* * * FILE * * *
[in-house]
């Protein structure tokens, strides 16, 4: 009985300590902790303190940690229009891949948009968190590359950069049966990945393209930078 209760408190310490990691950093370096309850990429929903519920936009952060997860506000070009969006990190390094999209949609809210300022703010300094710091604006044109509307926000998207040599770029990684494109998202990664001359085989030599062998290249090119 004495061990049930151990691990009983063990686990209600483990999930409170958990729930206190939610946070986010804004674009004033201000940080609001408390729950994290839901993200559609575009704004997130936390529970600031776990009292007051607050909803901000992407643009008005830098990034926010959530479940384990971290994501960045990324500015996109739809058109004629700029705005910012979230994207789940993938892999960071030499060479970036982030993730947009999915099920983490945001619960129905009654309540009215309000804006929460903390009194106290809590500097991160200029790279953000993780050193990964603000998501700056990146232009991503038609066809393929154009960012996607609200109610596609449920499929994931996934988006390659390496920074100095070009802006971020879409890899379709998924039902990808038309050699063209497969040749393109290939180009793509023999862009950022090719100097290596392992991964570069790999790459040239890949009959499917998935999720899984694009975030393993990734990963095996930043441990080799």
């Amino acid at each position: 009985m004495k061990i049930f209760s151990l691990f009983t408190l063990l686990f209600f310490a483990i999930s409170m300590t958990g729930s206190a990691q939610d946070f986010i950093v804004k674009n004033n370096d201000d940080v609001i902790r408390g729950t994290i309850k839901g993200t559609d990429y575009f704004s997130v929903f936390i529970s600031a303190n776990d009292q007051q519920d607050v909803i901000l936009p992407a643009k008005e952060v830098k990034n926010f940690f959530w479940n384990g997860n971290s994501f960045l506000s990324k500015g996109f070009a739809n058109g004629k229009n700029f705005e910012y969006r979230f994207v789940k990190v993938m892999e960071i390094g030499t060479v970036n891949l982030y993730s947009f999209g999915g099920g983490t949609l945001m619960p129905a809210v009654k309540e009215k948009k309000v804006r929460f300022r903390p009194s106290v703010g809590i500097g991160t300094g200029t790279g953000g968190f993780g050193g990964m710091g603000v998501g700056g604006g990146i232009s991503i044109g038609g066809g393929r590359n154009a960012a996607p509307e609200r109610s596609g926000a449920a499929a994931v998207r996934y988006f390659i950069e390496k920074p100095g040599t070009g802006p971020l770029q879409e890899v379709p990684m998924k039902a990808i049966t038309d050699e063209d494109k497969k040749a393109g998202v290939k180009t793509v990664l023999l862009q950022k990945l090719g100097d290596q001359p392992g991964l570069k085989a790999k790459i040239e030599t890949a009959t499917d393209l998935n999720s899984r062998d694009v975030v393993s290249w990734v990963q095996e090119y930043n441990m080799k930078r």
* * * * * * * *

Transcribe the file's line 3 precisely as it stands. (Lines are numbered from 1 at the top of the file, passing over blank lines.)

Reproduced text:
């Amino acid at each position: 009985m004495k061990i049930f209760s151990l691990f009983t408190l063990l686990f209600f310490a483990i999930s409170m300590t958990g729930s206190a990691q939610d946070f986010i950093v804004k674009n004033n370096d201000d940080v609001i902790r408390g729950t994290i309850k839901g993200t559609d990429y575009f704004s997130v929903f936390i529970s600031a303190n776990d009292q007051q519920d607050v909803i901000l936009p992407a643009k008005e952060v830098k990034n926010f940690f959530w479940n384990g997860n971290s994501f960045l506000s990324k500015g996109f070009a739809n058109g004629k229009n700029f705005e910012y969006r979230f994207v789940k990190v993938m892999e960071i390094g030499t060479v970036n891949l982030y993730s947009f999209g999915g099920g983490t949609l945001m619960p129905a809210v009654k309540e009215k948009k309000v804006r929460f300022r903390p009194s106290v703010g809590i500097g991160t300094g200029t790279g953000g968190f993780g050193g990964m710091g603000v998501g700056g604006g990146i232009s991503i044109g038609g066809g393929r590359n154009a960012a996607p509307e609200r109610s596609g926000a449920a499929a994931v998207r996934y988006f390659i950069e390496k920074p100095g040599t070009g802006p971020l770029q879409e890899v379709p990684m998924k039902a990808i049966t038309d050699e063209d494109k497969k040749a393109g998202v290939k180009t793509v990664l023999l862009q950022k990945l090719g100097d290596q001359p392992g991964l570069k085989a790999k790459i040239e030599t890949a009959t499917d393209l998935n999720s899984r062998d694009v975030v393993s290249w990734v990963q095996e090119y930043n441990m080799k930078r």